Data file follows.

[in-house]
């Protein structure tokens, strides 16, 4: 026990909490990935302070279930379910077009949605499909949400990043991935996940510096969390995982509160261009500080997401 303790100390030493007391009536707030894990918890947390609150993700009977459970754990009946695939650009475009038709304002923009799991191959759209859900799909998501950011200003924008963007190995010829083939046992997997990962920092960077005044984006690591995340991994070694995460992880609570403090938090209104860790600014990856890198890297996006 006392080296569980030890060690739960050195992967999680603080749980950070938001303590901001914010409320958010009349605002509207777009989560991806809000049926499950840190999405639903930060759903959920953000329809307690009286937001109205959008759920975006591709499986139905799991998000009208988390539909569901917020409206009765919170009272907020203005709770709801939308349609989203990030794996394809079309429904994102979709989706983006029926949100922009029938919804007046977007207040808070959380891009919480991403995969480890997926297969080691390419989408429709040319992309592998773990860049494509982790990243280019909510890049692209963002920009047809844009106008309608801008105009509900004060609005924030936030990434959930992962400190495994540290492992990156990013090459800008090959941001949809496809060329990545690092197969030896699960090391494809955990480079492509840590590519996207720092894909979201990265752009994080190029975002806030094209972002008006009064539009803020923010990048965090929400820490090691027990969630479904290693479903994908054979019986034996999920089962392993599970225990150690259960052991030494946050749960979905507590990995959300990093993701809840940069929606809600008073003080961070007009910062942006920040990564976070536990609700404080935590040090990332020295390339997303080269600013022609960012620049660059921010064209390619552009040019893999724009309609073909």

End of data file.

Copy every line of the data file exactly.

[in-house]
């Protein structure tokens, strides 16, 4: 026990909490990935302070279930379910077009949605499909949400990043991935996940510096969390995982509160261009500080997401 303790100390030493007391009536707030894990918890947390609150993700009977459970754990009946695939650009475009038709304002923009799991191959759209859900799909998501950011200003924008963007190995010829083939046992997997990962920092960077005044984006690591995340991994070694995460992880609570403090938090209104860790600014990856890198890297996006 006392080296569980030890060690739960050195992967999680603080749980950070938001303590901001914010409320958010009349605002509207777009989560991806809000049926499950840190999405639903930060759903959920953000329809307690009286937001109205959008759920975006591709499986139905799991998000009208988390539909569901917020409206009765919170009272907020203005709770709801939308349609989203990030794996394809079309429904994102979709989706983006029926949100922009029938919804007046977007207040808070959380891009919480991403995969480890997926297969080691390419989408429709040319992309592998773990860049494509982790990243280019909510890049692209963002920009047809844009106008309608801008105009509900004060609005924030936030990434959930992962400190495994540290492992990156990013090459800008090959941001949809496809060329990545690092197969030896699960090391494809955990480079492509840590590519996207720092894909979201990265752009994080190029975002806030094209972002008006009064539009803020923010990048965090929400820490090691027990969630479904290693479903994908054979019986034996999920089962392993599970225990150690259960052991030494946050749960979905507590990995959300990093993701809840940069929606809600008073003080961070007009910062942006920040990564976070536990609700404080935590040090990332020295390339997303080269600013022609960012620049660059921010064209390619552009040019893999724009309609073909």